How to advance your IT career.

How do I grow in my IT career? that's a great question.

Well the truth is that there's no silver bullet but there are principles you can apply to make sure you end up in a senior position in your field, just keep in mind: It rarely, if ever, happens overnight but with dedication and a plan you can be sure to move up in your career.

It’s not enough to have the right training, skills, or personality but rather a combination of them and a clear plan of where you want to take your career. Sometimes the only way for career advancement is to simply leave your existing company and move to another that offers more opportunities. That being said this is the advice I give people entering the IT field.

  • Choose the right technical path. Choosing the right technology is essential for career growth. Don’t focus on dying technologies, obsolete or proprietary systems that will eventually be just a memory unless you are sure that’s the path you want to follow. Let's say you want to stay with the same company until you retire; then it makes sense to learn and specialize in whatever dinosaur they might be using.

  • Stay on top of technology. It amazes me to see IT professionals complaining that their companies don’t pay for education or don’t offer education reimbursement. Take it upon yourself to self-study or pay for your own education out of pocket, it seems to me that some employees see their lack of education as a punishment for their employers, it's like sticking it to the man. Stop that madness; the only one being hurt with that attitude is you. Set a personal training education budget for yourself; some people in the industry suggest to allocate 10% of your salary toward training, but if that figure is too high look for alternative such as online courses, community colleges and so on. You can check resources such as: www.coursera.org, www.edx.org, www.microsoftvirtualacademy.com, www.khanacademy.org, and many more to find relevant training at an affordable price, or even for free.

  • Get Industry certified. This is one the beauties of IT that also serves as an equalizer. Perhaps you didn’t have the chance to complete higher degrees but for many IT jobs experience plus certifications go a long way, sometimes even farther than a degree without certifications if you want to stay in the technical field. Not to say that a degree does not count, as a matter of fact it does, especially if you want to achieve the CISO level in your industry.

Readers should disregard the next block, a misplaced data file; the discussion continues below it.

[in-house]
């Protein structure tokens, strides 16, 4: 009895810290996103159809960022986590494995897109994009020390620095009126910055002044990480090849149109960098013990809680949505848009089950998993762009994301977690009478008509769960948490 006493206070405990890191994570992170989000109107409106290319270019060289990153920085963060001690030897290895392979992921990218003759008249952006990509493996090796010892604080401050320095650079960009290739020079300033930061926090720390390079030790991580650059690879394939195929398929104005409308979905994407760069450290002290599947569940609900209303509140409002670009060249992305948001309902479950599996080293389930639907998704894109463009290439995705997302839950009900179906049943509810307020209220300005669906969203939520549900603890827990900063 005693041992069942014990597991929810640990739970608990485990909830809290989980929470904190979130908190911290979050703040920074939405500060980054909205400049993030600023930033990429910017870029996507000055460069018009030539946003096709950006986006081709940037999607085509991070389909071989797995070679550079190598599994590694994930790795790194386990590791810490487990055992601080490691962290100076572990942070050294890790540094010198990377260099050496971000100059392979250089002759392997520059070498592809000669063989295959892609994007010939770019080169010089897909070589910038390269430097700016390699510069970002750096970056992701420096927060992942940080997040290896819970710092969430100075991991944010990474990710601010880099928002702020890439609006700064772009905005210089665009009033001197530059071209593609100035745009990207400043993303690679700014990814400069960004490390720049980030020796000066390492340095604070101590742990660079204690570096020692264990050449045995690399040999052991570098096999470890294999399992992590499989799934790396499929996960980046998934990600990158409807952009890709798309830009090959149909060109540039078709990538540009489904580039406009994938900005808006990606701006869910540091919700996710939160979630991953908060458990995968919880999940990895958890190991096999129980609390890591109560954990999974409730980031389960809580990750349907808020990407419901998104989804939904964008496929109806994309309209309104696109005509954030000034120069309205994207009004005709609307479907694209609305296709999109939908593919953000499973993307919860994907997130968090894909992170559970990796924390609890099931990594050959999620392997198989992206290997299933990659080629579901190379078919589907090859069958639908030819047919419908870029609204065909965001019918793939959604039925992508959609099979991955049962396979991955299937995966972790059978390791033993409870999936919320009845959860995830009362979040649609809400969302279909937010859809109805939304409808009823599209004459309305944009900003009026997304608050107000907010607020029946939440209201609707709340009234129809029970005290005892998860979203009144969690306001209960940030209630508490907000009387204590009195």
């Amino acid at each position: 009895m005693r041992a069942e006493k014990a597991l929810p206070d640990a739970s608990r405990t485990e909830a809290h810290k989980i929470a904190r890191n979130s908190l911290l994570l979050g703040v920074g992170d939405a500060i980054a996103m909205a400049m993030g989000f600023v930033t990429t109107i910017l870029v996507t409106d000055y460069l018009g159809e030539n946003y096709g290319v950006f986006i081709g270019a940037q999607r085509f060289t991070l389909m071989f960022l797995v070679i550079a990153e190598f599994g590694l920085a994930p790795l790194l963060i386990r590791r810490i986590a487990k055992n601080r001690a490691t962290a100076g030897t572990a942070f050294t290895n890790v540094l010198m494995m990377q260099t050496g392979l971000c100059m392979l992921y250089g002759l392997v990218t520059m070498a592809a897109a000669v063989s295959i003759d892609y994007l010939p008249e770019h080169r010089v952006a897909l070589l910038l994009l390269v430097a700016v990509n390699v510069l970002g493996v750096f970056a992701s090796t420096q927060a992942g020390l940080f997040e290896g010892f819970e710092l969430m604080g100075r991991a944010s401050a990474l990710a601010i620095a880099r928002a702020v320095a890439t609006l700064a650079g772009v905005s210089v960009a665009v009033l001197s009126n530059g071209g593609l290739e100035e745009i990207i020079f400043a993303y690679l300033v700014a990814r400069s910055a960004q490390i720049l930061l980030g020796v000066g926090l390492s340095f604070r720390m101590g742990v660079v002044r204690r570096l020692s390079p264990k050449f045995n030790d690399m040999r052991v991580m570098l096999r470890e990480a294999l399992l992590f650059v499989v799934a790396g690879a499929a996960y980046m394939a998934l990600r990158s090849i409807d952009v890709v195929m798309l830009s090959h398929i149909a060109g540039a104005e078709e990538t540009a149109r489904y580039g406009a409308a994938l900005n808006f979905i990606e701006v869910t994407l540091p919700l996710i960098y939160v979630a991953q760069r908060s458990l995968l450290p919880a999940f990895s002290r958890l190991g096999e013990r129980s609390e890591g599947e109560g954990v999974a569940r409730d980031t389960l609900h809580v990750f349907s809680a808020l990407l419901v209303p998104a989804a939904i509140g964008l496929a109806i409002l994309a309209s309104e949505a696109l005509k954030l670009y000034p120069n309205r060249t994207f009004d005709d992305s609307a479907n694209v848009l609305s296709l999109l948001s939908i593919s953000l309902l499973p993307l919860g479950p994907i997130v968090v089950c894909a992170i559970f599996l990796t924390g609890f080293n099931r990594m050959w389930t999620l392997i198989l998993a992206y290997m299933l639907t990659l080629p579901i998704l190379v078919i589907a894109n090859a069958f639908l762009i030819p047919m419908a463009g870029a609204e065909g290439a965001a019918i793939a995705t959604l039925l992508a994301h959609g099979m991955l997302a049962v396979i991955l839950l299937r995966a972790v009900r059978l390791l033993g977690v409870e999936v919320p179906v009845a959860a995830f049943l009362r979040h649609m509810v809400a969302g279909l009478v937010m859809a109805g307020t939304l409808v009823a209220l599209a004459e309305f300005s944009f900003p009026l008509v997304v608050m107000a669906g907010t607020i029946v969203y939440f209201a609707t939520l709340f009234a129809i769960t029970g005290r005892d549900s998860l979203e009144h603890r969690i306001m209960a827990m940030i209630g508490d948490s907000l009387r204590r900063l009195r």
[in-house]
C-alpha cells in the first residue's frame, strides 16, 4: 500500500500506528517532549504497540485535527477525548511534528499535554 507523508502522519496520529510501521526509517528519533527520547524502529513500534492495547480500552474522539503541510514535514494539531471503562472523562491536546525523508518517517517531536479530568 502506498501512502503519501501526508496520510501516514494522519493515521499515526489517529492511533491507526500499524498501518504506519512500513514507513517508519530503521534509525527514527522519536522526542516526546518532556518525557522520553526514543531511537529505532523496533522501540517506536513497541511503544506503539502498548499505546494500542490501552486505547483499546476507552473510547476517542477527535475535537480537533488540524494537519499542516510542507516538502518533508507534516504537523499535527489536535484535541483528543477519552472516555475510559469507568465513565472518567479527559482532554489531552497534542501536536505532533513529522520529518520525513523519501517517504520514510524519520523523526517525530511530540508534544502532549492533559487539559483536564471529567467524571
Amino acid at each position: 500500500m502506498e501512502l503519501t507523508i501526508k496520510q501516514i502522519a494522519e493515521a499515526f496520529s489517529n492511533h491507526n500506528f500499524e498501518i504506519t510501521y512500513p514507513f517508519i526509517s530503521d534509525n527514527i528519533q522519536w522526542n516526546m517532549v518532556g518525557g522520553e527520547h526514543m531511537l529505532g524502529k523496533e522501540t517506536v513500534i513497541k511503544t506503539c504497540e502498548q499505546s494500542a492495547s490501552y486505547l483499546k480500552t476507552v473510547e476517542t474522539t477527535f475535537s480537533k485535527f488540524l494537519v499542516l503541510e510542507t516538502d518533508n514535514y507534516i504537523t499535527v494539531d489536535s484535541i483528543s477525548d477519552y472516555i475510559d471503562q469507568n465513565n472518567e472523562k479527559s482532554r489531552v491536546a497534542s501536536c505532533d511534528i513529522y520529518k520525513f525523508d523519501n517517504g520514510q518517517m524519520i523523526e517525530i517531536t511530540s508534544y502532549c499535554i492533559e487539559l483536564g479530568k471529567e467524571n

Get certified in something that is relevant to the industry or your career path. There are many “hot” certifications in the market, for instance CCNA, CCNP, CCIE, CISSP, CHE, MSCE, and the list goes on. The key is to align certifications with your career path, if you want to become a member of the Server Administrators team in your company where most systems are Windows Server based follow the Microsoft path, no need focus on other technologies.

  • Talk to your Manager. Your manager is a good source of information when it comes to company’s goals and what positions will be needed in the future. You can gain insight to new product implementations and technologies that will be rolled out in the near future, business expansion, acquisitions and so on.

Ask. Yes, be direct and ask what the process is for you to move up in your career. Some positions require specific qualification that you may not be aware of, your manager of HR may inform you of specific skills needed.

  • Take on more responsibility. Do I mean you have to take more work for the same salary? Yes. I’m not suggesting to do this for the rest of your career but the truth is that if you are starting in IT you want to be involved in as many things as possible in the company without neglecting your primary responsibility or delivering a mediocre performance. You should how much you can stretch and still be effective.

  • Be a team player. To the best of your abilities be someone who gets alone with most people. It’s known that about 10% of people will not like you no matter what you do but it doesn’t mean that they will not vouch for your professionalism, work ethics, and team effort.

  • Excel at the basics. Instead of arriving on time arrive 30 minutes earlier and stay 30 minutes late, it may sound as a crazy idea to some but you have to differentiate from the rest. Use that time to network with people in the company, catch with work, study, and get a head start in the workday.

  • Act professionally. This is where I’ve seen many talented professionals fall short. They believe that it’s all about bits and bytes and nothing about personality. Always keep a professional demeanor in the way you dress, talk, and relate to others.

  • Strengthen your soft skills. Improve on those skills that compliment your technical expertise. For instance become a better communicator, take time and project management courses.

  • Associate with the right people inside and outside the office. Join professional and study groups, attend conferences, do networking. Meetup has done a great job enabling people to connect with other like-minded individuals through groups, you can also join other industry related groups in your industry such as the IEEE, ICS2, etc. IT is a small world and it’s very common for professionals to recommend their friends when a position comes up.

  • Consider finding another job. The truth is that you can do everything right in your company and still never get a promotion. Some positions are just dead-end positions, be it by nature or just the politics in the organization, if that’s the case look for another job. Act professionally when you are ready to go, and thank people in the organization for the opportunity and time there. You certainly don’t want to burn any bridges.

Got the promotion? Congrats, stay focus on your next move and help someone advance their career along the way.

Good luck!

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